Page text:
What to Say (and Not to Say) to Someone Who’s Depressed

What to Say (And Not to Say) to Someone Who Is Depressed

One of the worst things about depression is the loneliness and the sense of the world getting on with things without you. If someone tells you they have depression, know that they are showing you part of the beautiful, messy, unpredictable frailties that come with being human. We all have them. It can be difficult to know what to say to someone who is depressed, but know that it’s unlikely you can make anything worse.

What to Say to Someone Who is Depressed.

We humans are a complex bunch, and even with all the loving intent in the world it can be difficult to know what to say. Here are some places to start.

  1. ‘This isn’t an ending. You can beat this.’

    The hopelessness of depression stands with its arms crossed, blocking the door to anything better. That’s how it feels. You probably won’t be believed the first time you say this, but just keep saying it and believing it enough for both of you. Even if the way out feels blocked, you’ll at least be lighting the path.

  2. ‘I’m here.’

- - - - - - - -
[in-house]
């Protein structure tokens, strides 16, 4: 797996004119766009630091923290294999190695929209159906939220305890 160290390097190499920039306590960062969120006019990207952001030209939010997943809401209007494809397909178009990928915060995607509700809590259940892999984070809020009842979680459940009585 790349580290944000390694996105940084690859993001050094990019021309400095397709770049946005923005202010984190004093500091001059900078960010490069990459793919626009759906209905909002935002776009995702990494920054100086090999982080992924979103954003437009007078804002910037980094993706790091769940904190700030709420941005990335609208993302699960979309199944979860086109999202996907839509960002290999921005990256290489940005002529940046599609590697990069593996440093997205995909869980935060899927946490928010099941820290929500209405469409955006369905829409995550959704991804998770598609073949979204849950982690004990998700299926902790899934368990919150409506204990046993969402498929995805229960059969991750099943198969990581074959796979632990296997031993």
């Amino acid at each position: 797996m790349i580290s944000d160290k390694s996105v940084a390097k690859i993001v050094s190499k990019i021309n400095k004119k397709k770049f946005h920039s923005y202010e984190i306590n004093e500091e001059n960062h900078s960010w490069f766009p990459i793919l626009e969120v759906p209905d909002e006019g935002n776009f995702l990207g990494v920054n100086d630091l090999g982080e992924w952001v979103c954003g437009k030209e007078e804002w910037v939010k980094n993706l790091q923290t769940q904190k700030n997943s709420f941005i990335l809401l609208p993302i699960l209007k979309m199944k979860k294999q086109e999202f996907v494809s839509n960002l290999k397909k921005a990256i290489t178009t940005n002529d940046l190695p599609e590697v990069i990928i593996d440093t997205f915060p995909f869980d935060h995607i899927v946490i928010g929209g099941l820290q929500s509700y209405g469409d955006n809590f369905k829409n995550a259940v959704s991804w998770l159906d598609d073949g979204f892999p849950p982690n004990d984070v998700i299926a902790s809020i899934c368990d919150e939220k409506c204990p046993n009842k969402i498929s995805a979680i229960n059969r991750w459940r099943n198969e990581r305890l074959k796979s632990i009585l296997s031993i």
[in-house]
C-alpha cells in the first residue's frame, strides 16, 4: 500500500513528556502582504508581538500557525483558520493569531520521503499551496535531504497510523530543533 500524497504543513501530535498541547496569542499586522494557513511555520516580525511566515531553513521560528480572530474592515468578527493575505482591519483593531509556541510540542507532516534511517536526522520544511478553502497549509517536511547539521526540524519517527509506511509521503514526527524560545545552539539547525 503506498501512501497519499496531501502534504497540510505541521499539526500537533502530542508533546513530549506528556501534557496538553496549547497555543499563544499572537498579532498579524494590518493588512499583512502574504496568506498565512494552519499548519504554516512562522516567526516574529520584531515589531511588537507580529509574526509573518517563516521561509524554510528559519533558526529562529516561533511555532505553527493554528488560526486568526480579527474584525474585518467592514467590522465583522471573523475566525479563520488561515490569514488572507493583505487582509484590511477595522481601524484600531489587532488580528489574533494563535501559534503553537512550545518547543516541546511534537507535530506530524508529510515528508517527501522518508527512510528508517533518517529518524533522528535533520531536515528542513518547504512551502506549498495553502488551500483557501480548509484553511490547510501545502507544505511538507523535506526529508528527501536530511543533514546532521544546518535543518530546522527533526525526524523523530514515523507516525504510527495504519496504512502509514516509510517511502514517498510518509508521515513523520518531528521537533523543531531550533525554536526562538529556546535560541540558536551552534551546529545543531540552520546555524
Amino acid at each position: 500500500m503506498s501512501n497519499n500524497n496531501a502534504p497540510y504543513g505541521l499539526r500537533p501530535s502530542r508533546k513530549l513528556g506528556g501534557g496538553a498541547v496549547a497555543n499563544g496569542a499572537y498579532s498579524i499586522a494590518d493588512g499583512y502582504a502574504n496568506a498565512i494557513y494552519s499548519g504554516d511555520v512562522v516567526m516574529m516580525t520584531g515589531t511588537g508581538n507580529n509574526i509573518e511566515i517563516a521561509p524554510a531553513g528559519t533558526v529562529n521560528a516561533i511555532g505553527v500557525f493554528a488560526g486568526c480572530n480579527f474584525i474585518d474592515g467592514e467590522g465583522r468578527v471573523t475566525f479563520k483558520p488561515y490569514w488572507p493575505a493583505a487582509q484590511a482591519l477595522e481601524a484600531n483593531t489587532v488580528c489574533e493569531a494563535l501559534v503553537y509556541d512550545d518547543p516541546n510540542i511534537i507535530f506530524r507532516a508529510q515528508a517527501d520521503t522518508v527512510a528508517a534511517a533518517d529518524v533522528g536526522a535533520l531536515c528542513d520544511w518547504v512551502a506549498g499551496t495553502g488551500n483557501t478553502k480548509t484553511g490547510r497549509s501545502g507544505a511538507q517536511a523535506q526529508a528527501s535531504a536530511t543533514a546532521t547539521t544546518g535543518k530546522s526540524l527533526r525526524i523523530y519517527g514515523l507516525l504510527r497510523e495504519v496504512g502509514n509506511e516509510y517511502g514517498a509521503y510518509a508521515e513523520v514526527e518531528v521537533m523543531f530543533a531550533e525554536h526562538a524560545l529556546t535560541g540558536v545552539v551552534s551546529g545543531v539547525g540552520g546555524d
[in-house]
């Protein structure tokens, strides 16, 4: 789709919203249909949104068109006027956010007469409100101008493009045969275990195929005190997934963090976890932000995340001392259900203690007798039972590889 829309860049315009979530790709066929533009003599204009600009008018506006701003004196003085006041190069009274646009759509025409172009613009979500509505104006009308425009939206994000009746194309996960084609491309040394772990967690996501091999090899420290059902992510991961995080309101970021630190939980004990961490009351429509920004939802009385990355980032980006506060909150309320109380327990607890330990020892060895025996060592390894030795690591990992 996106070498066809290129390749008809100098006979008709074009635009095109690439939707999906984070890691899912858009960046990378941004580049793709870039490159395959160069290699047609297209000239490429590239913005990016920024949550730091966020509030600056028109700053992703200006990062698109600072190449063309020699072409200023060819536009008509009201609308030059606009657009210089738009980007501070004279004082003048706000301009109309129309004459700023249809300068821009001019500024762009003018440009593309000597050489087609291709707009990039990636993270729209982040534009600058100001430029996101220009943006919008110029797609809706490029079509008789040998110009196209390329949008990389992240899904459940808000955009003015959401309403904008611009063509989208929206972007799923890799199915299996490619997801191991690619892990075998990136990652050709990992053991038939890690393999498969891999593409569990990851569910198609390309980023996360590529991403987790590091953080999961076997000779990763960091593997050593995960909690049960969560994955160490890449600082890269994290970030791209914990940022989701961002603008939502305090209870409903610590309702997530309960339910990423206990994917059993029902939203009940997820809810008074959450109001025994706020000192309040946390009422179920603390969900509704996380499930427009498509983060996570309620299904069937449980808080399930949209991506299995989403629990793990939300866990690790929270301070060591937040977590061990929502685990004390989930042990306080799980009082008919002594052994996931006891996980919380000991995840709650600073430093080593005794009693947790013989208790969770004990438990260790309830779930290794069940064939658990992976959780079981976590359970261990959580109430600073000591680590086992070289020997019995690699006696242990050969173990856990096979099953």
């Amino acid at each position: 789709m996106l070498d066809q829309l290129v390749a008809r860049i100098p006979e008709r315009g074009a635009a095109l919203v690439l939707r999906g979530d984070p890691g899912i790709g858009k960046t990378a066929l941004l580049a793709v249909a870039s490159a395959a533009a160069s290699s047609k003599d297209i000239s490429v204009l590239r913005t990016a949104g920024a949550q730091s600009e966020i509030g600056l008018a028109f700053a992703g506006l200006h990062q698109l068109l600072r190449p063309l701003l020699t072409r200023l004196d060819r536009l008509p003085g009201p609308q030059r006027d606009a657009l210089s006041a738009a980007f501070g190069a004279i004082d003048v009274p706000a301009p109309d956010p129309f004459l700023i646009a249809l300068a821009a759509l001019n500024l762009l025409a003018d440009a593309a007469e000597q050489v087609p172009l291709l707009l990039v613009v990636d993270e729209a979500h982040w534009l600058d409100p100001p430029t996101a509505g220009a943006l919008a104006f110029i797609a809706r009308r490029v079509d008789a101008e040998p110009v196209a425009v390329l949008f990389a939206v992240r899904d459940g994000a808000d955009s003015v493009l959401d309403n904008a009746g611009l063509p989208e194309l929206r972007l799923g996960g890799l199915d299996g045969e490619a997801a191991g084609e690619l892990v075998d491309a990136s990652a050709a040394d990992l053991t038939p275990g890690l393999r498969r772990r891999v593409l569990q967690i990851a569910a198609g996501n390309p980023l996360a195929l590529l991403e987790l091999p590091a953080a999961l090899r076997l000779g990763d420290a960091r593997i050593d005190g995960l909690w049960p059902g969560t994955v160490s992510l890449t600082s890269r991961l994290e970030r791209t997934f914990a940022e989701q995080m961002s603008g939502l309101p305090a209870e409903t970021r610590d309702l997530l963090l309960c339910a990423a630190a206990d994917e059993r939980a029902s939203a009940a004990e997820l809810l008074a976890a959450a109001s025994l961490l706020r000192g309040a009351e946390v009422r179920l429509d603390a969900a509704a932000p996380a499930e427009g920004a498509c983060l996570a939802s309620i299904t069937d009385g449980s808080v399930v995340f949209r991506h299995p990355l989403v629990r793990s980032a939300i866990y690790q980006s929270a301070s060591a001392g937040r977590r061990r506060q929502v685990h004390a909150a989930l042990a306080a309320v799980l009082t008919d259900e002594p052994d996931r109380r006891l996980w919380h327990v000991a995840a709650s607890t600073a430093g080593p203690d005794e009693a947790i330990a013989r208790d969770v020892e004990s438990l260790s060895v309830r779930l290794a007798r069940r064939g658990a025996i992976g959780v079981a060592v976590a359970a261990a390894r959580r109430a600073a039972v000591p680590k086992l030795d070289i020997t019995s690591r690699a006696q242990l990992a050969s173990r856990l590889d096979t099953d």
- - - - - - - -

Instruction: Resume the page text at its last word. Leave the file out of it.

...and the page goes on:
This will help more than you realise – but back it up with action. Call. Visit. Make contact. The very nature of depression means that the depressed person will be unlikely to reach out to you. Show them you have enough reach in you for both of you. It will make a difference.

  3. Narrow your offer of help.

    If you say, ‘let me know what I can do to help’, you’re likely to get a ‘nothing’ – or just nothing – back. Depression makes things seem pointless and overwhelming. Narrowing down your offer gives a starting point. Narrow down the time – ‘I’ll meet you after your session/ therapy/ doctor’s appointment if you want’, or the task – ‘What can I do to help with the kids?’ ‘I’ve made a curry. There’s heaps. Can I bring some over for you. Just throw it in the freezer if you want.’

  4. ‘I know you probably don’t feel like it right now but let’s go for a walk.’

    For mild to moderate depression, exercise has the same effect on the brain as antidepressants. The problem is that with depression comes a lack of energy or enthusiasm for everyday activities so it’s likely that depressed people won’t feel like doing anything. That’s where you come in. Organising a way to exercise together will help on two fronts – through physical activity and social contact.